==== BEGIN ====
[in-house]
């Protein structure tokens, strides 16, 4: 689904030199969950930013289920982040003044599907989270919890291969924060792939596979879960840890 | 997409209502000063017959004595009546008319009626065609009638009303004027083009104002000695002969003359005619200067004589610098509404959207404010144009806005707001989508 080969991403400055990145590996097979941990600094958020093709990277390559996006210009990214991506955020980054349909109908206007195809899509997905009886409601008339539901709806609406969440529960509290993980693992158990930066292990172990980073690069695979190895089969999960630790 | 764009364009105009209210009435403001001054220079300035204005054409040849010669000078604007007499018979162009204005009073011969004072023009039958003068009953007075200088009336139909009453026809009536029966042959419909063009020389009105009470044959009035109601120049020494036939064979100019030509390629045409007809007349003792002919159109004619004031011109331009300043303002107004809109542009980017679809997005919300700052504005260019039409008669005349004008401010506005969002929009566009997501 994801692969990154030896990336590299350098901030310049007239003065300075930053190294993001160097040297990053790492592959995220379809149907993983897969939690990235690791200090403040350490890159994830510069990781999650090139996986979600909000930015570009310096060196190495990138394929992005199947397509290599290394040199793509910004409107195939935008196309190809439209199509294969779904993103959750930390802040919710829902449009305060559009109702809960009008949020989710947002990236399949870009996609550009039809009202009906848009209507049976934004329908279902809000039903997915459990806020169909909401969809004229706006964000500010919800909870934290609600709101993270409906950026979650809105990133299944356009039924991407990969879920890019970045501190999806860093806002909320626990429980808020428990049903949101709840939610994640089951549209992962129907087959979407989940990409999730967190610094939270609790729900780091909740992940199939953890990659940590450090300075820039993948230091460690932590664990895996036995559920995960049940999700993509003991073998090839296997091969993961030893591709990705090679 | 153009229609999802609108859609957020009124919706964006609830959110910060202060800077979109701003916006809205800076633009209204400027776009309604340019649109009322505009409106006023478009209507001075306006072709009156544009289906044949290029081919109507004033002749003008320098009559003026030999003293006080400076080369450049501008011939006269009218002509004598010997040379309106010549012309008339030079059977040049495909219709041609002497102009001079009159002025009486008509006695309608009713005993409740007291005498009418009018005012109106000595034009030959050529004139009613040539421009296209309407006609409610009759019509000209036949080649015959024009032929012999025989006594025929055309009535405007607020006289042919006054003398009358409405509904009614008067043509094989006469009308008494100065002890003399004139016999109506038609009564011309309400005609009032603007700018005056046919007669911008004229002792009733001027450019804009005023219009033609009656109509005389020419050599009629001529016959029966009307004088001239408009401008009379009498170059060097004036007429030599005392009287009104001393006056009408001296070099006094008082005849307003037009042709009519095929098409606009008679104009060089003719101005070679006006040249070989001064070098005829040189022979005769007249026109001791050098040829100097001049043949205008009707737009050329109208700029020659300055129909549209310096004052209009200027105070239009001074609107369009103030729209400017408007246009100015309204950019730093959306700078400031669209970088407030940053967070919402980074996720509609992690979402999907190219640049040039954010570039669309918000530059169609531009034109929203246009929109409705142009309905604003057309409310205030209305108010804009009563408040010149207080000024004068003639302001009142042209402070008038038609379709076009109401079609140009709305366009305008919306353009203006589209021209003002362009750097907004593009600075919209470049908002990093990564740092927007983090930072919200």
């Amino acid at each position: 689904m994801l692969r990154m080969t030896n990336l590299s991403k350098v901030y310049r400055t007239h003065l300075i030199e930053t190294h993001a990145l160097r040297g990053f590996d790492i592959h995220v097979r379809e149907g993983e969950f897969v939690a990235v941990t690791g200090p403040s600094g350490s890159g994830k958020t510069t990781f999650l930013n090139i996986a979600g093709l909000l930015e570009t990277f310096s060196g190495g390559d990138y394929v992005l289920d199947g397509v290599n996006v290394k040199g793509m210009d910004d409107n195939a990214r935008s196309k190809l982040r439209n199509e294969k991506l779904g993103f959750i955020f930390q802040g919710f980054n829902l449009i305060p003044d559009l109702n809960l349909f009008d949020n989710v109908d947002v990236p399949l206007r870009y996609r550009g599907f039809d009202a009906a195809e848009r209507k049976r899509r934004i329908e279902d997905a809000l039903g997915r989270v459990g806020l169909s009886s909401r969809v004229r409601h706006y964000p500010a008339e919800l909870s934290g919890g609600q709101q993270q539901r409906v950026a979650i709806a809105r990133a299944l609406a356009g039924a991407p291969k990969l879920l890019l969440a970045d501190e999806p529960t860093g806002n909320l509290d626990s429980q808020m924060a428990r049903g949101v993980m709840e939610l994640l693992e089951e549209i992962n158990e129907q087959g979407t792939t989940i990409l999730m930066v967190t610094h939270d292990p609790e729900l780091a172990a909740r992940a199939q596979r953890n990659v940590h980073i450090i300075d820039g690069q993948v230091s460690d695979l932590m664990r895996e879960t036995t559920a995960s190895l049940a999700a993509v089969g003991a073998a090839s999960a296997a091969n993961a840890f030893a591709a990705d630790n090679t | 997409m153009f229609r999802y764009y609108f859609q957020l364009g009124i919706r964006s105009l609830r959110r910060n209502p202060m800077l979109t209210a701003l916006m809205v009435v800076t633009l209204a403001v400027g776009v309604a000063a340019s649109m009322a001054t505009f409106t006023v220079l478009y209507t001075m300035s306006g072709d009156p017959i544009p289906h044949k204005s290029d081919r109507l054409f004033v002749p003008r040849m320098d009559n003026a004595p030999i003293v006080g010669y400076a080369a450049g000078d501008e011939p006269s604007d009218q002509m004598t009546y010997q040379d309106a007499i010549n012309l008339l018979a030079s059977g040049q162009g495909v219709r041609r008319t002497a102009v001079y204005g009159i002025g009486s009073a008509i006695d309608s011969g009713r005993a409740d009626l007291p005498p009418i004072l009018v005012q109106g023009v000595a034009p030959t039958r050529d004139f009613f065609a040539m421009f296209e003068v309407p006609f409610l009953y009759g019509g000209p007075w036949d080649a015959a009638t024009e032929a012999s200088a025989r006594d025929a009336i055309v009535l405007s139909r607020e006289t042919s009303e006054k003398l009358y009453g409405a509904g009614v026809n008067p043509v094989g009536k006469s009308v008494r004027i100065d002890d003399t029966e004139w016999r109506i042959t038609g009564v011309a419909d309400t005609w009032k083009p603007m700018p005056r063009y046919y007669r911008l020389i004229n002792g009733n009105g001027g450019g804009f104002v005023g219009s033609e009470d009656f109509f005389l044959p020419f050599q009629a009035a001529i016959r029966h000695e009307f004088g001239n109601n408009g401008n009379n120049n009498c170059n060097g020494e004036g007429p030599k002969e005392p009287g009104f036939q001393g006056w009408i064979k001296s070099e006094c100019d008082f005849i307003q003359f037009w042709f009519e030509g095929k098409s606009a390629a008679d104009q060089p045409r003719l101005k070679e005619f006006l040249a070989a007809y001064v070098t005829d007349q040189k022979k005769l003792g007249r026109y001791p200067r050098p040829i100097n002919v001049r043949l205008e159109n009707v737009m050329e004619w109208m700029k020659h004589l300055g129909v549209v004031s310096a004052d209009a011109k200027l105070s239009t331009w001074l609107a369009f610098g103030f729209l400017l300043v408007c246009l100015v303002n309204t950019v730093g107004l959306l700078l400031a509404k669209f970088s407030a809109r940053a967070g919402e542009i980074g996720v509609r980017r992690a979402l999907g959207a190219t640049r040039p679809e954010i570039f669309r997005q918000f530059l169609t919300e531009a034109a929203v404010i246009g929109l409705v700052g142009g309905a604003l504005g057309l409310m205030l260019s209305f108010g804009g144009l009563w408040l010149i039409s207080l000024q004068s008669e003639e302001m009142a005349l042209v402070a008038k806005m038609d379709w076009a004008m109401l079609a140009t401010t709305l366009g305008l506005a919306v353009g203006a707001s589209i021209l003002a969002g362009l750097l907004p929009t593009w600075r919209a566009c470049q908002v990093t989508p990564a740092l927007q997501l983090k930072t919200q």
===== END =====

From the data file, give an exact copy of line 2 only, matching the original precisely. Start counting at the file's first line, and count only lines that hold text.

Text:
């Protein structure tokens, strides 16, 4: 689904030199969950930013289920982040003044599907989270919890291969924060792939596979879960840890 | 997409209502000063017959004595009546008319009626065609009638009303004027083009104002000695002969003359005619200067004589610098509404959207404010144009806005707001989508 080969991403400055990145590996097979941990600094958020093709990277390559996006210009990214991506955020980054349909109908206007195809899509997905009886409601008339539901709806609406969440529960509290993980693992158990930066292990172990980073690069695979190895089969999960630790 | 764009364009105009209210009435403001001054220079300035204005054409040849010669000078604007007499018979162009204005009073011969004072023009039958003068009953007075200088009336139909009453026809009536029966042959419909063009020389009105009470044959009035109601120049020494036939064979100019030509390629045409007809007349003792002919159109004619004031011109331009300043303002107004809109542009980017679809997005919300700052504005260019039409008669005349004008401010506005969002929009566009997501 994801692969990154030896990336590299350098901030310049007239003065300075930053190294993001160097040297990053790492592959995220379809149907993983897969939690990235690791200090403040350490890159994830510069990781999650090139996986979600909000930015570009310096060196190495990138394929992005199947397509290599290394040199793509910004409107195939935008196309190809439209199509294969779904993103959750930390802040919710829902449009305060559009109702809960009008949020989710947002990236399949870009996609550009039809009202009906848009209507049976934004329908279902809000039903997915459990806020169909909401969809004229706006964000500010919800909870934290609600709101993270409906950026979650809105990133299944356009039924991407990969879920890019970045501190999806860093806002909320626990429980808020428990049903949101709840939610994640089951549209992962129907087959979407989940990409999730967190610094939270609790729900780091909740992940199939953890990659940590450090300075820039993948230091460690932590664990895996036995559920995960049940999700993509003991073998090839296997091969993961030893591709990705090679 | 153009229609999802609108859609957020009124919706964006609830959110910060202060800077979109701003916006809205800076633009209204400027776009309604340019649109009322505009409106006023478009209507001075306006072709009156544009289906044949290029081919109507004033002749003008320098009559003026030999003293006080400076080369450049501008011939006269009218002509004598010997040379309106010549012309008339030079059977040049495909219709041609002497102009001079009159002025009486008509006695309608009713005993409740007291005498009418009018005012109106000595034009030959050529004139009613040539421009296209309407006609409610009759019509000209036949080649015959024009032929012999025989006594025929055309009535405007607020006289042919006054003398009358409405509904009614008067043509094989006469009308008494100065002890003399004139016999109506038609009564011309309400005609009032603007700018005056046919007669911008004229002792009733001027450019804009005023219009033609009656109509005389020419050599009629001529016959029966009307004088001239408009401008009379009498170059060097004036007429030599005392009287009104001393006056009408001296070099006094008082005849307003037009042709009519095929098409606009008679104009060089003719101005070679006006040249070989001064070098005829040189022979005769007249026109001791050098040829100097001049043949205008009707737009050329109208700029020659300055129909549209310096004052209009200027105070239009001074609107369009103030729209400017408007246009100015309204950019730093959306700078400031669209970088407030940053967070919402980074996720509609992690979402999907190219640049040039954010570039669309918000530059169609531009034109929203246009929109409705142009309905604003057309409310205030209305108010804009009563408040010149207080000024004068003639302001009142042209402070008038038609379709076009109401079609140009709305366009305008919306353009203006589209021209003002362009750097907004593009600075919209470049908002990093990564740092927007983090930072919200």